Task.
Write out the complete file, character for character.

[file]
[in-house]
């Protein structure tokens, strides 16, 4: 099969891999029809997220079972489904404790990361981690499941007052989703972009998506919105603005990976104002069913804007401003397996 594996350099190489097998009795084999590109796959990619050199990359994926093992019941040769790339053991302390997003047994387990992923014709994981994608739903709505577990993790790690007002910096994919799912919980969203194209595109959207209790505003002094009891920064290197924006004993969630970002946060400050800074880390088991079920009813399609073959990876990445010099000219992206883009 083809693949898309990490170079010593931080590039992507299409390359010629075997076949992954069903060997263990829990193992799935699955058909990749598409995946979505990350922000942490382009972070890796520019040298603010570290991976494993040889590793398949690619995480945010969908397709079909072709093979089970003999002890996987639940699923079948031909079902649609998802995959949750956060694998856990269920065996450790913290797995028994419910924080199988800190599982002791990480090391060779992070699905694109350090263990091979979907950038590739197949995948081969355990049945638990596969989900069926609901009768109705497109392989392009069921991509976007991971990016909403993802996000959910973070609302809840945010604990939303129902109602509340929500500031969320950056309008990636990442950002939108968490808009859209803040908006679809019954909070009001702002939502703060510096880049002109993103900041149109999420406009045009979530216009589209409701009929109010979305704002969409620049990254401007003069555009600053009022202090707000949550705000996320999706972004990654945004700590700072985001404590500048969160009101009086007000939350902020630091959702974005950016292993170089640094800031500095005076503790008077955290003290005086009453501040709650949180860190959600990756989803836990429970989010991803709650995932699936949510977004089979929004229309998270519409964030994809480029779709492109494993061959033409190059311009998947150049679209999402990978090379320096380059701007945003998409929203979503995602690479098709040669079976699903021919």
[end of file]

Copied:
[in-house]
């Protein structure tokens, strides 16, 4: 099969891999029809997220079972489904404790990361981690499941007052989703972009998506919105603005990976104002069913804007401003397996 594996350099190489097998009795084999590109796959990619050199990359994926093992019941040769790339053991302390997003047994387990992923014709994981994608739903709505577990993790790690007002910096994919799912919980969203194209595109959207209790505003002094009891920064290197924006004993969630970002946060400050800074880390088991079920009813399609073959990876990445010099000219992206883009 083809693949898309990490170079010593931080590039992507299409390359010629075997076949992954069903060997263990829990193992799935699955058909990749598409995946979505990350922000942490382009972070890796520019040298603010570290991976494993040889590793398949690619995480945010969908397709079909072709093979089970003999002890996987639940699923079948031909079902649609998802995959949750956060694998856990269920065996450790913290797995028994419910924080199988800190599982002791990480090391060779992070699905694109350090263990091979979907950038590739197949995948081969355990049945638990596969989900069926609901009768109705497109392989392009069921991509976007991971990016909403993802996000959910973070609302809840945010604990939303129902109602509340929500500031969320950056309008990636990442950002939108968490808009859209803040908006679809019954909070009001702002939502703060510096880049002109993103900041149109999420406009045009979530216009589209409701009929109010979305704002969409620049990254401007003069555009600053009022202090707000949550705000996320999706972004990654945004700590700072985001404590500048969160009101009086007000939350902020630091959702974005950016292993170089640094800031500095005076503790008077955290003290005086009453501040709650949180860190959600990756989803836990429970989010991803709650995932699936949510977004089979929004229309998270519409964030994809480029779709492109494993061959033409190059311009998947150049679209999402990978090379320096380059701007945003998409929203979503995602690479098709040669079976699903021919």